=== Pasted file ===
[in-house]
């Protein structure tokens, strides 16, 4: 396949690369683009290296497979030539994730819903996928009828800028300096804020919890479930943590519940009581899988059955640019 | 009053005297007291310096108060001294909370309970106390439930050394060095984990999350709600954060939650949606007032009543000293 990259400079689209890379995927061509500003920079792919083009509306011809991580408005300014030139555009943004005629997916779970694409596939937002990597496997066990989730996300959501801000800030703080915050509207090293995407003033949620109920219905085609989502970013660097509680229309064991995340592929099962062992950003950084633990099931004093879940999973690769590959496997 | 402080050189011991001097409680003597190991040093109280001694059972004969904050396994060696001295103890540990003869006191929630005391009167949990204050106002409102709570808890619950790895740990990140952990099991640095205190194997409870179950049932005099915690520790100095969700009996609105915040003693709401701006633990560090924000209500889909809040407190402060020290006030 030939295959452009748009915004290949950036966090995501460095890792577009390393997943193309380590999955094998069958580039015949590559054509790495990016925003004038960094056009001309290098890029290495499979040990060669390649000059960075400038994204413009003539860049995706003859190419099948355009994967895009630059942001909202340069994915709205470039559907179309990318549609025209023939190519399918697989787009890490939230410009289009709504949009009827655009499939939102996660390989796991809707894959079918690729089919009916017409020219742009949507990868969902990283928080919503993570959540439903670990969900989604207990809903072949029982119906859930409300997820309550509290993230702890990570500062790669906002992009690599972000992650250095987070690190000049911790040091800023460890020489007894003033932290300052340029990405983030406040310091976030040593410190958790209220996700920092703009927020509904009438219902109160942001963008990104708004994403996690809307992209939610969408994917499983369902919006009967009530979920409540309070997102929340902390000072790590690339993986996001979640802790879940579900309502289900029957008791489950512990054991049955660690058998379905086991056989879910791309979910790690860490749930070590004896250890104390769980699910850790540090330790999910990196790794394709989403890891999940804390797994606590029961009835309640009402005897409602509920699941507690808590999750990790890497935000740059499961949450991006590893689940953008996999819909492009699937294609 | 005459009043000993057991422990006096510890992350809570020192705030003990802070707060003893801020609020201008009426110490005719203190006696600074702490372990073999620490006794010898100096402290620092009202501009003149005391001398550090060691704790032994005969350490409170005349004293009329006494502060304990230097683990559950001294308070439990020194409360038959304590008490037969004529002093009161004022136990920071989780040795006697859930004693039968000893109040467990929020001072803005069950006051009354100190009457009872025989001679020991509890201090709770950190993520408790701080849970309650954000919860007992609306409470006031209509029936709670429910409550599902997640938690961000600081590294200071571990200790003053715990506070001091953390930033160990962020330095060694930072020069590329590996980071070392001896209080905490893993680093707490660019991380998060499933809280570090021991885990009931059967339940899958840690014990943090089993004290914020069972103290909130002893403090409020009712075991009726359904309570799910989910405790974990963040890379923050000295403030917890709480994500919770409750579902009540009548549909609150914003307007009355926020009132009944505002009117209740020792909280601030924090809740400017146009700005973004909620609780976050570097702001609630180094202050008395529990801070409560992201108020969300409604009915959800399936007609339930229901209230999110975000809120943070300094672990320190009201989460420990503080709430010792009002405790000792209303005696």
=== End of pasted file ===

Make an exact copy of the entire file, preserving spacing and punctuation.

[in-house]
């Protein structure tokens, strides 16, 4: 396949690369683009290296497979030539994730819903996928009828800028300096804020919890479930943590519940009581899988059955640019 | 009053005297007291310096108060001294909370309970106390439930050394060095984990999350709600954060939650949606007032009543000293 990259400079689209890379995927061509500003920079792919083009509306011809991580408005300014030139555009943004005629997916779970694409596939937002990597496997066990989730996300959501801000800030703080915050509207090293995407003033949620109920219905085609989502970013660097509680229309064991995340592929099962062992950003950084633990099931004093879940999973690769590959496997 | 402080050189011991001097409680003597190991040093109280001694059972004969904050396994060696001295103890540990003869006191929630005391009167949990204050106002409102709570808890619950790895740990990140952990099991640095205190194997409870179950049932005099915690520790100095969700009996609105915040003693709401701006633990560090924000209500889909809040407190402060020290006030 030939295959452009748009915004290949950036966090995501460095890792577009390393997943193309380590999955094998069958580039015949590559054509790495990016925003004038960094056009001309290098890029290495499979040990060669390649000059960075400038994204413009003539860049995706003859190419099948355009994967895009630059942001909202340069994915709205470039559907179309990318549609025209023939190519399918697989787009890490939230410009289009709504949009009827655009499939939102996660390989796991809707894959079918690729089919009916017409020219742009949507990868969902990283928080919503993570959540439903670990969900989604207990809903072949029982119906859930409300997820309550509290993230702890990570500062790669906002992009690599972000992650250095987070690190000049911790040091800023460890020489007894003033932290300052340029990405983030406040310091976030040593410190958790209220996700920092703009927020509904009438219902109160942001963008990104708004994403996690809307992209939610969408994917499983369902919006009967009530979920409540309070997102929340902390000072790590690339993986996001979640802790879940579900309502289900029957008791489950512990054991049955660690058998379905086991056989879910791309979910790690860490749930070590004896250890104390769980699910850790540090330790999910990196790794394709989403890891999940804390797994606590029961009835309640009402005897409602509920699941507690808590999750990790890497935000740059499961949450991006590893689940953008996999819909492009699937294609 | 005459009043000993057991422990006096510890992350809570020192705030003990802070707060003893801020609020201008009426110490005719203190006696600074702490372990073999620490006794010898100096402290620092009202501009003149005391001398550090060691704790032994005969350490409170005349004293009329006494502060304990230097683990559950001294308070439990020194409360038959304590008490037969004529002093009161004022136990920071989780040795006697859930004693039968000893109040467990929020001072803005069950006051009354100190009457009872025989001679020991509890201090709770950190993520408790701080849970309650954000919860007992609306409470006031209509029936709670429910409550599902997640938690961000600081590294200071571990200790003053715990506070001091953390930033160990962020330095060694930072020069590329590996980071070392001896209080905490893993680093707490660019991380998060499933809280570090021991885990009931059967339940899958840690014990943090089993004290914020069972103290909130002893403090409020009712075991009726359904309570799910989910405790974990963040890379923050000295403030917890709480994500919770409750579902009540009548549909609150914003307007009355926020009132009944505002009117209740020792909280601030924090809740400017146009700005973004909620609780976050570097702001609630180094202050008395529990801070409560992201108020969300409604009915959800399936007609339930229901209230999110975000809120943070300094672990320190009201989460420990503080709430010792009002405790000792209303005696």